Congress should raise the minimum wage to make sure work is worthwhile for all Americans.
When it does so, it should also link future increases in the minimum wage to the inflation rate so we don't have to repeat this political battle over and over again.
The main argument against raising the minimum wage is that it will actually reduce the number of jobs available as employers try to control their overall labor costs.
That argument is valid, but history indicates that the impact of a higher minimum wage on job numbers is not dramatic.
And while some jobs may be lost, we think it's a worthwhile tradeoff to give millions of Americans something a little closer to a family-sustaining income.
A full-time worker earning the national minimum wage of $7.25 an hour (it's $7.40 in Michigan and more than $8 in eight states) makes $15,080 a year, less than the official poverty level income of $15,510 for an adult with one dependent.
A full-time job should be more economically rewarding than that - no job should pay so little that someone sees welfare or unemployment benefits as an attractive alternative to working.
Opponents of a higher minimum wage also point out that most jobs that pay that rate were never meant to support a family, but were designed for teenagers and others just getting their start in the workforce.
That may have been true in the past, but if you look at the face behind the fast-food counter today it's as often an adult as a high school student.
The slow recovery from the recession has led many family "breadwinners" to take jobs that were once the province of students earning a little pocket money. New research by University of Massachusetts Boston economists Randy Alberda and Michael Carr, reported on CNN Money, that factors out students and other non-breadwinners found that 21 million Americans are trying to support households on low-wage jobs (the economists set their threshold at a little more than $11).
In any case, telling workers at the bottom of the economic ladder that they don't deserve an extra dollar or two at the same time incomes are soaring for people at the top end strikes us as churlish.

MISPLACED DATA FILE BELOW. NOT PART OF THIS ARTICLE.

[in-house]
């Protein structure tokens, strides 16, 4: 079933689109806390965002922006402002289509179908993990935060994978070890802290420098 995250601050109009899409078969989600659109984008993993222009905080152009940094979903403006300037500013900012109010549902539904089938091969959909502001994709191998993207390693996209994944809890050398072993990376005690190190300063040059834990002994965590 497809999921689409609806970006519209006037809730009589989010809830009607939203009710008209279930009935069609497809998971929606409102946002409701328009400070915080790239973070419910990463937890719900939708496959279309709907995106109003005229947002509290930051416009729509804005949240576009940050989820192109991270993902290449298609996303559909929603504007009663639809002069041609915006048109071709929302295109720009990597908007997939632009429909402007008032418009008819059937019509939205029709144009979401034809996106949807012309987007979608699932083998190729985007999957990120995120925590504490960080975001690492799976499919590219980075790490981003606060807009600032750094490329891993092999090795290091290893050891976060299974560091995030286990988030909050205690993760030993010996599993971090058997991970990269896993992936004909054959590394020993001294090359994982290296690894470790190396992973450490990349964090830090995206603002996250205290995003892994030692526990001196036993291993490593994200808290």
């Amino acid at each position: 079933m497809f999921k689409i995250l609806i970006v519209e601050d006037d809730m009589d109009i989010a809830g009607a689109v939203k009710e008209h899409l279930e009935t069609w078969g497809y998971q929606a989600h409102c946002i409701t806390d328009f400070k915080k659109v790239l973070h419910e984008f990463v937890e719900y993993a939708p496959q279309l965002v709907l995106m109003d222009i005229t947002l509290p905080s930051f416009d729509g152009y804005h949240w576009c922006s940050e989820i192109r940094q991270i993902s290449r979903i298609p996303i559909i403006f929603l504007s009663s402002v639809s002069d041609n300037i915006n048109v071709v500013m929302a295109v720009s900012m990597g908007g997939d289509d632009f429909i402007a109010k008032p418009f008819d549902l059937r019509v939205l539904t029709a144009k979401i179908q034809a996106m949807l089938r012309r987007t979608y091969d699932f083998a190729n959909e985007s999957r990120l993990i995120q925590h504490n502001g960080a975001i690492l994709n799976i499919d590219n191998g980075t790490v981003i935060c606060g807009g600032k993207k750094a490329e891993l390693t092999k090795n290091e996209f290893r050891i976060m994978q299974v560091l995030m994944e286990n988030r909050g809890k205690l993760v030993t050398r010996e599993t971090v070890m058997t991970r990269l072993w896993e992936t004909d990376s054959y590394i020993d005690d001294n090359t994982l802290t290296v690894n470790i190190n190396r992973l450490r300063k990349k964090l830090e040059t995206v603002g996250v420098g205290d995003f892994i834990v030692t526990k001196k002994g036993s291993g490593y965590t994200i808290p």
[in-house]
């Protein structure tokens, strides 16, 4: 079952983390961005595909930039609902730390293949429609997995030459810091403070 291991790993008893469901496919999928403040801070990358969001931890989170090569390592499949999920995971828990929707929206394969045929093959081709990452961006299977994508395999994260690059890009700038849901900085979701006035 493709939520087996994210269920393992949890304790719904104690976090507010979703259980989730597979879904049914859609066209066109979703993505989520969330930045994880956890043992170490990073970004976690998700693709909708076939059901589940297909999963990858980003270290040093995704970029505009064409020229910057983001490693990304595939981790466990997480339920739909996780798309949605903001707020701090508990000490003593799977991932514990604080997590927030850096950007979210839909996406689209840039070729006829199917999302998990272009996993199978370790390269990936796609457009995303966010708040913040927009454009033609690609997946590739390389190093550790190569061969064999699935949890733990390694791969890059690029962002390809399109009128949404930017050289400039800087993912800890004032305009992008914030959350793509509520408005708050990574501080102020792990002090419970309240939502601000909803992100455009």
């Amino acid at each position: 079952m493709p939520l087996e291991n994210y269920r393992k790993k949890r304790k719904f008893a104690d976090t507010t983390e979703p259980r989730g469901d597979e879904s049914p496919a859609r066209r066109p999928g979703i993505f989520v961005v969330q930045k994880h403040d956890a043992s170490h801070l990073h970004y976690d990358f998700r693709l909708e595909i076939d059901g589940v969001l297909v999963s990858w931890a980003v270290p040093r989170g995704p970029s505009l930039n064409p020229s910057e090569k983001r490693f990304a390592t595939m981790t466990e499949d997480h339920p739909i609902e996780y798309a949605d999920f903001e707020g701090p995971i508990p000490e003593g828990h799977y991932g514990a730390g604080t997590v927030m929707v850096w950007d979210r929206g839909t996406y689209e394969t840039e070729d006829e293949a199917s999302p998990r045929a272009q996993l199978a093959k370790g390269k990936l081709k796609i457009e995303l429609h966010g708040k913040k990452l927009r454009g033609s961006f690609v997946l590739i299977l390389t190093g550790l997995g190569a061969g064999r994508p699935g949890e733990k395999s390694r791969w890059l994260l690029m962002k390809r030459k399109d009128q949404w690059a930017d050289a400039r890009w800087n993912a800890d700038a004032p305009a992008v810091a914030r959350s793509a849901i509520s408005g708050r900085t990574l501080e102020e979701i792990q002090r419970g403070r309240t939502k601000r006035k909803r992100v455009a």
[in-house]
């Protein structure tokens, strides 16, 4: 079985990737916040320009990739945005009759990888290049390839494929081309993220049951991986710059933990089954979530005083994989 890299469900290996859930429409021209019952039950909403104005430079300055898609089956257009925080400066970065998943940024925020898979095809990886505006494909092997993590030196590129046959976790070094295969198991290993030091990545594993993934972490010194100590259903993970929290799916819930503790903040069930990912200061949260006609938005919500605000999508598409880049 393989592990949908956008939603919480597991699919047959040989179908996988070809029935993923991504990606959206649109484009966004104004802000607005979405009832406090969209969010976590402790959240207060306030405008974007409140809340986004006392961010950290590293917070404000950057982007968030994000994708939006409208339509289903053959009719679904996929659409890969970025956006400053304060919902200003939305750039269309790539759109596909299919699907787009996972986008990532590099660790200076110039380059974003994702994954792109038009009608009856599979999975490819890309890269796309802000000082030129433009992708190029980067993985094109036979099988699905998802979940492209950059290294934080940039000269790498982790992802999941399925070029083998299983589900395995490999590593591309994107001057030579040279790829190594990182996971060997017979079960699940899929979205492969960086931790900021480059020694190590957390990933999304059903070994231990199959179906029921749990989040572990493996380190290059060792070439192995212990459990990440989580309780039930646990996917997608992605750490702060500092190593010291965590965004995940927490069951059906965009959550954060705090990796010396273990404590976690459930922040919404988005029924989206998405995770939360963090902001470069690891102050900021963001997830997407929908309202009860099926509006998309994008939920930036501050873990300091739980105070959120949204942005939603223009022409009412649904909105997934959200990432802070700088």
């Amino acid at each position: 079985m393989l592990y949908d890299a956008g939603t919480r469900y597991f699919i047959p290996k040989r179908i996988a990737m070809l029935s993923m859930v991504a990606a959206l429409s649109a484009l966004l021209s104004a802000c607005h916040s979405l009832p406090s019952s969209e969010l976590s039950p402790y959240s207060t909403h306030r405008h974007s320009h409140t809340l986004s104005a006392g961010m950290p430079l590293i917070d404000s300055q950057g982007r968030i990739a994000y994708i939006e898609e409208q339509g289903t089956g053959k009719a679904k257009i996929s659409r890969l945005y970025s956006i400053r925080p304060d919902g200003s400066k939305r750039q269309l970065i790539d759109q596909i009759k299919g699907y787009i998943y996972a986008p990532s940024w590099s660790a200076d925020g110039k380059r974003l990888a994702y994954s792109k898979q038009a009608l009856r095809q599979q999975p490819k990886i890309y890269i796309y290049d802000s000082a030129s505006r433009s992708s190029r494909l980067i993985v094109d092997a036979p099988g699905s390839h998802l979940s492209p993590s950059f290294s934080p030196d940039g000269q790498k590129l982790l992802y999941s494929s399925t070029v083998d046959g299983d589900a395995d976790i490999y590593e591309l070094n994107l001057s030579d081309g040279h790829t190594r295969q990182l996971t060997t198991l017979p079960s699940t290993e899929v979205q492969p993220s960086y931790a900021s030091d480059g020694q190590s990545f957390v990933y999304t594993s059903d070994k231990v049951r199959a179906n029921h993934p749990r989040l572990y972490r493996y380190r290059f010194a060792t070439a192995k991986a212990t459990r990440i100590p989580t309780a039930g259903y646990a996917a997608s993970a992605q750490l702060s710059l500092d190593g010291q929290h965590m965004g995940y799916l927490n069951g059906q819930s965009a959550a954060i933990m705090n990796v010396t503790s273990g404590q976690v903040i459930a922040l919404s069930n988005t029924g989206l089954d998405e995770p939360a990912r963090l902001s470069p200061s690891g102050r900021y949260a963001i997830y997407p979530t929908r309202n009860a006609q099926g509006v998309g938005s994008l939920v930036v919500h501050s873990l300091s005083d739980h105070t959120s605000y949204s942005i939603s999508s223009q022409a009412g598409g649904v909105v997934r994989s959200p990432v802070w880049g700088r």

If a higher minimum wage means paying a little more for a hamburger or for the office custodial service, those are costs we're willing to accept.
How much to raise the minimum wage is a difficult question. Raising the level to $10.10 an hour, as proposed by Democrats in Congress, would put the minimum wage near its all-time high in inflation-adjusted terms. (California Gov. Jerry Brown recently signed a law that will raise that state's minimum wage to $10.10; Illinois Gov. Pat Quinn has proposed raising his state's minimum from $8.25 to $10.)
Increasing the minimum wage to somewhere in the $8 to $9 range would put the rate near its historic average in terms of buying power, and we believe that most employers could absorb such an increase without major dislocation.
When a higher minimum wage is established, it should be linked to the Consumer Price Index so that it can be adjusted annually without congressional action. We shouldn't be making this issue a political football every four or five years.
Raising the minimum wage in 2014 is the right thing to do, even if it comes with some drawbacks. Americans willing to work should receive a decent reward for their effort.
The slow recovery from the recession has led many family "breadwinners" to take jobs that were once the province of students earning a little pocket money.